Back in 2002, software giant Microsoft signed a settlement agreement with the United States Justice Department after the company was found to have violated U.S. antitrust laws. Part of the consent decree included the Department of Justice monitoring Microsoft’s compliance with the deal by way of a corporate compliance committee. That oversight period comes to an end today; in theory, Microsoft no longer has to demonstrate to the federal government that it isn’t violating antitrust laws or engaging in anticompetitive behavior.
The details of the settlement were complicated, but in a nutshell Microsoft was found to have used its effective monopoly in the computer operating system market to suppress competition and strong-arm other companies. The terms of the agreement made it easier for computer makers to, say, include third-party Web browsers on their PCs as part of a default installation, or opt to remove Windows components like Internet Explorer and Windows Media Player if they wanted. The settlement also required Microsoft to offer uniform licensing terms, and release some technical data so third party developers could create products that fully interoperated with key Microsoft technologies.
There’s no denying the nature of the computing industry has shifted substantially since the consent decree was formulated. Internet search has become a major market—and Microsoft is still struggling to be a significant player there. Microsoft’s once near-complete dominance of the browser market has been whittled down: where Internet Explorer once accounted for well over 90 percent of the market, it now accounts for just over half.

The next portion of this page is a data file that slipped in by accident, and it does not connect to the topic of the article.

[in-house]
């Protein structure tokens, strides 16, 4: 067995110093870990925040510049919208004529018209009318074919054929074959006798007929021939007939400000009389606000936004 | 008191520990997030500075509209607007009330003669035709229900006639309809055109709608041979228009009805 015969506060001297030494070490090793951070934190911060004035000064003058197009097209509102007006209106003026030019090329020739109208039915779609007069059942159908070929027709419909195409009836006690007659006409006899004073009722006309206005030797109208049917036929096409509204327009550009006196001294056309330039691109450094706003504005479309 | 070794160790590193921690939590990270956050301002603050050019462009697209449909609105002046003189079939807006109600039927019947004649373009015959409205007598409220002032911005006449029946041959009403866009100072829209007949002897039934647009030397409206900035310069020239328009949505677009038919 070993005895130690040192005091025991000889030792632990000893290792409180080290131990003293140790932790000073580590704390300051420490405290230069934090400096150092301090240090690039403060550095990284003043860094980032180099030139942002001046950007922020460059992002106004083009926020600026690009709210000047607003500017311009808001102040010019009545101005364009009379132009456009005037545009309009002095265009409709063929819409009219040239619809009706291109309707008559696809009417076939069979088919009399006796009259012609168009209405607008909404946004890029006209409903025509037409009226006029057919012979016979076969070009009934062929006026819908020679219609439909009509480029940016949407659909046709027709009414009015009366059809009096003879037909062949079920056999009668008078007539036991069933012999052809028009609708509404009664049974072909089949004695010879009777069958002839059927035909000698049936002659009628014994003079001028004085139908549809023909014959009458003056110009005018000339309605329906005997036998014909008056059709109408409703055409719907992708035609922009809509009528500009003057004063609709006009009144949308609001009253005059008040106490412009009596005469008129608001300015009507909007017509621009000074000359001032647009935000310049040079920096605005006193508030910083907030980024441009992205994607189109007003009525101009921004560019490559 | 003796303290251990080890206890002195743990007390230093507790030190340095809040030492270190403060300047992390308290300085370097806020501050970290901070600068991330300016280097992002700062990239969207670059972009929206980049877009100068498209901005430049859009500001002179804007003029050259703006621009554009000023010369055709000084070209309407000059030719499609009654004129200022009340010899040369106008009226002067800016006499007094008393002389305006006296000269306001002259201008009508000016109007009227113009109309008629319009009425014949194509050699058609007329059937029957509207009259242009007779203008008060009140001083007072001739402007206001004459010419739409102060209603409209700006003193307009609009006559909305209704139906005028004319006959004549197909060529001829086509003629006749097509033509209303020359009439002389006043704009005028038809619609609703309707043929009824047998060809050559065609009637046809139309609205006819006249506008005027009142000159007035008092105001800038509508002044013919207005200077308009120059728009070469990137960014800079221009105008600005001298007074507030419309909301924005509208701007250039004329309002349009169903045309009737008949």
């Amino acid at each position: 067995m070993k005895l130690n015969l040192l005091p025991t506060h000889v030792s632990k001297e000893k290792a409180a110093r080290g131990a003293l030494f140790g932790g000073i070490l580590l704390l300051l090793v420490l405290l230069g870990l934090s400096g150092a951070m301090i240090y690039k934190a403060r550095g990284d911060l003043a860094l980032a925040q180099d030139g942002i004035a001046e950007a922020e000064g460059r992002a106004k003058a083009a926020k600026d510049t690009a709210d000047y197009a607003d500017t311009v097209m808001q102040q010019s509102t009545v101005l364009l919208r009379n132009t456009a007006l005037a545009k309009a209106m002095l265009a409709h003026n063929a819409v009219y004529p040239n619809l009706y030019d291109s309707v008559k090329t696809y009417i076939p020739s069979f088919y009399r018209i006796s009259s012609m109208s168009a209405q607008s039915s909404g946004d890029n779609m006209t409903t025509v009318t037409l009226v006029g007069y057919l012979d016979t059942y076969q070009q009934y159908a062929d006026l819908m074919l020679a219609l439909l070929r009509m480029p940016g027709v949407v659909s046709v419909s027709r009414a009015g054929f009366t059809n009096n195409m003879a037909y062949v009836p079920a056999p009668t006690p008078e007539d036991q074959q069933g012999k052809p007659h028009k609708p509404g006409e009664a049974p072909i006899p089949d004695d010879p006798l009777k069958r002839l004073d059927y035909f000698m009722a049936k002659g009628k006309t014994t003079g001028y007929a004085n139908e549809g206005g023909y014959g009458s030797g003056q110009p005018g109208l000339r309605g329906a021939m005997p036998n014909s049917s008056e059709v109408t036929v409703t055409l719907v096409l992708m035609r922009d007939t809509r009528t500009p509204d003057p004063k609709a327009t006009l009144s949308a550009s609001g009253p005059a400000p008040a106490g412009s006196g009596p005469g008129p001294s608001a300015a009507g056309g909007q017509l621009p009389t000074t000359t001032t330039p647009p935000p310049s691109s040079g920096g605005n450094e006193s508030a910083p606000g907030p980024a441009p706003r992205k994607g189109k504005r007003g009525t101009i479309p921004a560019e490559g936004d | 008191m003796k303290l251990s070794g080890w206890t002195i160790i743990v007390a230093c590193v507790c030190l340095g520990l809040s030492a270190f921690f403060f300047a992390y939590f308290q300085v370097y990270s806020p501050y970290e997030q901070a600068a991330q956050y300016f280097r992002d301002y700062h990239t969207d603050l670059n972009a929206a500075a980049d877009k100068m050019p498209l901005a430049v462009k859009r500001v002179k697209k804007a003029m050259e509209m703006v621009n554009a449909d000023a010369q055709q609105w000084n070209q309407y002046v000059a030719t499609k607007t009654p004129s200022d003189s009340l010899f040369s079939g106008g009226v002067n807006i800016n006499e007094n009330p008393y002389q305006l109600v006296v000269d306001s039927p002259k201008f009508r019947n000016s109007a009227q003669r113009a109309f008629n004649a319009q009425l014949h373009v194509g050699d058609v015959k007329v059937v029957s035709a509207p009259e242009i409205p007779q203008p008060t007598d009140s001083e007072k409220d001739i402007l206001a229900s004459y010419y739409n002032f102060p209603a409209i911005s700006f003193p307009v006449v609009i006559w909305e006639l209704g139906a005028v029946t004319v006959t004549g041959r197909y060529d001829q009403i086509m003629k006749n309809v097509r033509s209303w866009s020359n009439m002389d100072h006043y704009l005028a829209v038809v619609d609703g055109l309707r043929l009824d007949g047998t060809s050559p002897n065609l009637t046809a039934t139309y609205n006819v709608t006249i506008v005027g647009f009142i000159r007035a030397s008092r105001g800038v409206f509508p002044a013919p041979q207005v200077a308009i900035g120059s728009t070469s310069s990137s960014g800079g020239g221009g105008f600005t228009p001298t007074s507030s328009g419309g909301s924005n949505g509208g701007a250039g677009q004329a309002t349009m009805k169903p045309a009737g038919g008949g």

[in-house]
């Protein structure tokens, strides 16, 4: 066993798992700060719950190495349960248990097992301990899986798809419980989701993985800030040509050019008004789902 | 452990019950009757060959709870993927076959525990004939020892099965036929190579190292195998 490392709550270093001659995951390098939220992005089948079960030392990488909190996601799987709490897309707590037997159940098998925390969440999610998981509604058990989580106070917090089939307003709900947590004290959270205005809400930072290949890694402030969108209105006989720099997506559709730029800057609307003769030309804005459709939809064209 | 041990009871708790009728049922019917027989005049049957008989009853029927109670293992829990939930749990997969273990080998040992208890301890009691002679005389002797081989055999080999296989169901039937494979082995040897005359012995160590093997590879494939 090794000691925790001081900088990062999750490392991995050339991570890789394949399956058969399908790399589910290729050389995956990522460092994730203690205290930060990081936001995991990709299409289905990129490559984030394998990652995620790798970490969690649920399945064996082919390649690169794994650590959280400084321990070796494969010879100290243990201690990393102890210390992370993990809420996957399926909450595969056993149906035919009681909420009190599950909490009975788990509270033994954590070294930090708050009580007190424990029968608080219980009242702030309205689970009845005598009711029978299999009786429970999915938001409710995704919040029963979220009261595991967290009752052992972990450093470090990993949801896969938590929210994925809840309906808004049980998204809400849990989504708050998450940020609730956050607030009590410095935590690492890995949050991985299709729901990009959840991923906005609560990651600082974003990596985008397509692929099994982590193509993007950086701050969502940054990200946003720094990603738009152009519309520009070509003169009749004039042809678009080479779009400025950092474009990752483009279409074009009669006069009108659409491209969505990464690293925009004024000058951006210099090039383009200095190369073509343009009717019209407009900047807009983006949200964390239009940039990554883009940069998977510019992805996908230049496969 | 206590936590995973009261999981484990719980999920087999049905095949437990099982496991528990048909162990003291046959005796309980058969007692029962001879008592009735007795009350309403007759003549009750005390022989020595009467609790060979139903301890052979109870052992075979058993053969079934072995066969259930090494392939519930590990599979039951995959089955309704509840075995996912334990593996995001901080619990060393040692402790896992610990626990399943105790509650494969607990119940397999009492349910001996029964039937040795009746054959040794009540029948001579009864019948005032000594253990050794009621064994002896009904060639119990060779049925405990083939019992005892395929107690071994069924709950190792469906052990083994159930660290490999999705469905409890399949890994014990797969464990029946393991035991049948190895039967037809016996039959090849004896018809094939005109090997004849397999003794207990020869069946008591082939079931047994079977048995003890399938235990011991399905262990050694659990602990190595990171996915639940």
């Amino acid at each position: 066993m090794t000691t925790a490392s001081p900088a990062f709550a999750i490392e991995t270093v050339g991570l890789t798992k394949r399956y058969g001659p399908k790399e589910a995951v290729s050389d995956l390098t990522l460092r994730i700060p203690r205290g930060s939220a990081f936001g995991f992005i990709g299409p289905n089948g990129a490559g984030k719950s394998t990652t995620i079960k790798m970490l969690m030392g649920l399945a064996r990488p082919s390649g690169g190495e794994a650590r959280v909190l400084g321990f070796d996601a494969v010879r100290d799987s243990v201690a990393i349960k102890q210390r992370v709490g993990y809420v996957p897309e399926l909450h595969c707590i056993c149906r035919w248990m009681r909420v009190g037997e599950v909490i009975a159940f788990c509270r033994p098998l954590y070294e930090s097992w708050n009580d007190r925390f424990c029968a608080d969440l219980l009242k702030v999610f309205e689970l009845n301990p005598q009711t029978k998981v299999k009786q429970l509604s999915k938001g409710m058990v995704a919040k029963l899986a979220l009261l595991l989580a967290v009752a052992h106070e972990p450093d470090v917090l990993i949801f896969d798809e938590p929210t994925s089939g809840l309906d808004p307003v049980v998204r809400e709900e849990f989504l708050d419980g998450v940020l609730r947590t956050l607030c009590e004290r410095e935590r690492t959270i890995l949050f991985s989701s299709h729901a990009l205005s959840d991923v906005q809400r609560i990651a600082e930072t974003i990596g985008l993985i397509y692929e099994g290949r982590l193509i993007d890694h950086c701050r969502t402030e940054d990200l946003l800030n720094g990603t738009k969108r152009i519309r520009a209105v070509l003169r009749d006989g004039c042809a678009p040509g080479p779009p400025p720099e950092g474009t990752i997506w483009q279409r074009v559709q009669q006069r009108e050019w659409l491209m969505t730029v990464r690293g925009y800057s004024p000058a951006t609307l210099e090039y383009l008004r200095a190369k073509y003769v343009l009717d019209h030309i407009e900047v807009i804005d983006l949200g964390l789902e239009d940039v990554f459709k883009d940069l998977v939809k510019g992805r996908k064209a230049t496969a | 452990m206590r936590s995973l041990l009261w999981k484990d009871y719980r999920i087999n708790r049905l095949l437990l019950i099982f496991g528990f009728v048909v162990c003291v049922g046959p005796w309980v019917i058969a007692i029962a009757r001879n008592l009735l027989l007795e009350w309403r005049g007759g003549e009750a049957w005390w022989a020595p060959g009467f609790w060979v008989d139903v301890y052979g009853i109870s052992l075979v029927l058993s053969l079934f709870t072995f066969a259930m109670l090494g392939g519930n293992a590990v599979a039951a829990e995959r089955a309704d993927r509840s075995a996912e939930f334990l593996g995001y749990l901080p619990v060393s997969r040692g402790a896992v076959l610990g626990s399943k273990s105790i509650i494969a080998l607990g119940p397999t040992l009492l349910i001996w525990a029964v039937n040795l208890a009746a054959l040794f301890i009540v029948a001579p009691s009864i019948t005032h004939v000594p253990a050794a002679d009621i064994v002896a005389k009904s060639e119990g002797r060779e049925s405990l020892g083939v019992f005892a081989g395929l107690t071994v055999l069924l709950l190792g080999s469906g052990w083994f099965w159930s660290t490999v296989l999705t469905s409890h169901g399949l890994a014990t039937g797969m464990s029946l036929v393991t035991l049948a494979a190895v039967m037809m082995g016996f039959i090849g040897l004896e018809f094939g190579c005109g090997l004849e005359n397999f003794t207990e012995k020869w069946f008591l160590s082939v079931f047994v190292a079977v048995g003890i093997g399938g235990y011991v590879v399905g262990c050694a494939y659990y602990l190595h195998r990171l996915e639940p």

However, where Microsoft’s Windows operating system used to account for about 93 percent of the desktop computing market, today it accounts for about 91 percent, according to recent figures from IDC. Microsoft’s operating system dominance—as well as they juggernaut of its Microsoft Office, Exchange, and server products—has scarcely shifted since the Justice Department consent decree went into effect.
The success of Microsoft’s desktop operating system and applications market—and the cash those businesses generate—has enabled Microsoft to sink billions of dollars into efforts like the Xbox gaming platform, which only started making money for Microsoft comparatively recently. Microsoft has also used its reserves to take on Apple’s iPod juggernaut (unsuccessfully with the Zune), Google’s Internet search dominance (with Bing), and now to leverage its way into the smartphone market with the Windows Phone platform (including , most likely, its brand-new $8.5 billion acquisition of Skype).
Few other companies could base their business strategies on sustaining years of substantial losses just to make sure they have a share of what they believe will be a lucrative market—and those strategies are fundamentally funded by Microsoft’s ongoing dominance of desktop operating systems and applications. New technology markets may have emerged since Microsoft was found to be abusing its monopoly power, but that finding—and the company’s settlement with the Justice Department—has not impacted Microsoft’s ability to leverage its Windows dominance.
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